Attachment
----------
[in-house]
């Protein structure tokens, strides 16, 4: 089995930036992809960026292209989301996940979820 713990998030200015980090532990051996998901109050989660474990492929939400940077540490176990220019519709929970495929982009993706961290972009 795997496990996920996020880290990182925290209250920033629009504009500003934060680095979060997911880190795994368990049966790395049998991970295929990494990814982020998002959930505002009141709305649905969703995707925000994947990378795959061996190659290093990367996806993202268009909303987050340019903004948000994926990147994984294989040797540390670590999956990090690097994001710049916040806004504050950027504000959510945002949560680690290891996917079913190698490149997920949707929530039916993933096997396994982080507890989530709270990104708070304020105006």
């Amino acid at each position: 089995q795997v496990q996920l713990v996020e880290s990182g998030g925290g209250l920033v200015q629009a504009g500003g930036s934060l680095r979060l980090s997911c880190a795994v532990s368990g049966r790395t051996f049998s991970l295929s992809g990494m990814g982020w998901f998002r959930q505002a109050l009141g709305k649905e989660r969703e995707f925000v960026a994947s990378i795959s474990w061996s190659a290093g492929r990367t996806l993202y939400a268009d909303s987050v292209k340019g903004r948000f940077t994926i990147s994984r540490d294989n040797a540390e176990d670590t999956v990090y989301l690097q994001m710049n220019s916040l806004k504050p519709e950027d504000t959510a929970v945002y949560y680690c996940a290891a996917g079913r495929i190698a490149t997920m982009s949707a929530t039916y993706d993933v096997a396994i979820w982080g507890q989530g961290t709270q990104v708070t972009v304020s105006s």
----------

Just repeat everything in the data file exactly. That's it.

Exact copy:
[in-house]
């Protein structure tokens, strides 16, 4: 089995930036992809960026292209989301996940979820 713990998030200015980090532990051996998901109050989660474990492929939400940077540490176990220019519709929970495929982009993706961290972009 795997496990996920996020880290990182925290209250920033629009504009500003934060680095979060997911880190795994368990049966790395049998991970295929990494990814982020998002959930505002009141709305649905969703995707925000994947990378795959061996190659290093990367996806993202268009909303987050340019903004948000994926990147994984294989040797540390670590999956990090690097994001710049916040806004504050950027504000959510945002949560680690290891996917079913190698490149997920949707929530039916993933096997396994982080507890989530709270990104708070304020105006």
């Amino acid at each position: 089995q795997v496990q996920l713990v996020e880290s990182g998030g925290g209250l920033v200015q629009a504009g500003g930036s934060l680095r979060l980090s997911c880190a795994v532990s368990g049966r790395t051996f049998s991970l295929s992809g990494m990814g982020w998901f998002r959930q505002a109050l009141g709305k649905e989660r969703e995707f925000v960026a994947s990378i795959s474990w061996s190659a290093g492929r990367t996806l993202y939400a268009d909303s987050v292209k340019g903004r948000f940077t994926i990147s994984r540490d294989n040797a540390e176990d670590t999956v990090y989301l690097q994001m710049n220019s916040l806004k504050p519709e950027d504000t959510a929970v945002y949560y680690c996940a290891a996917g079913r495929i190698a490149t997920m982009s949707a929530t039916y993706d993933v096997a396994i979820w982080g507890q989530g961290t709270q990104v708070t972009v304020s105006s």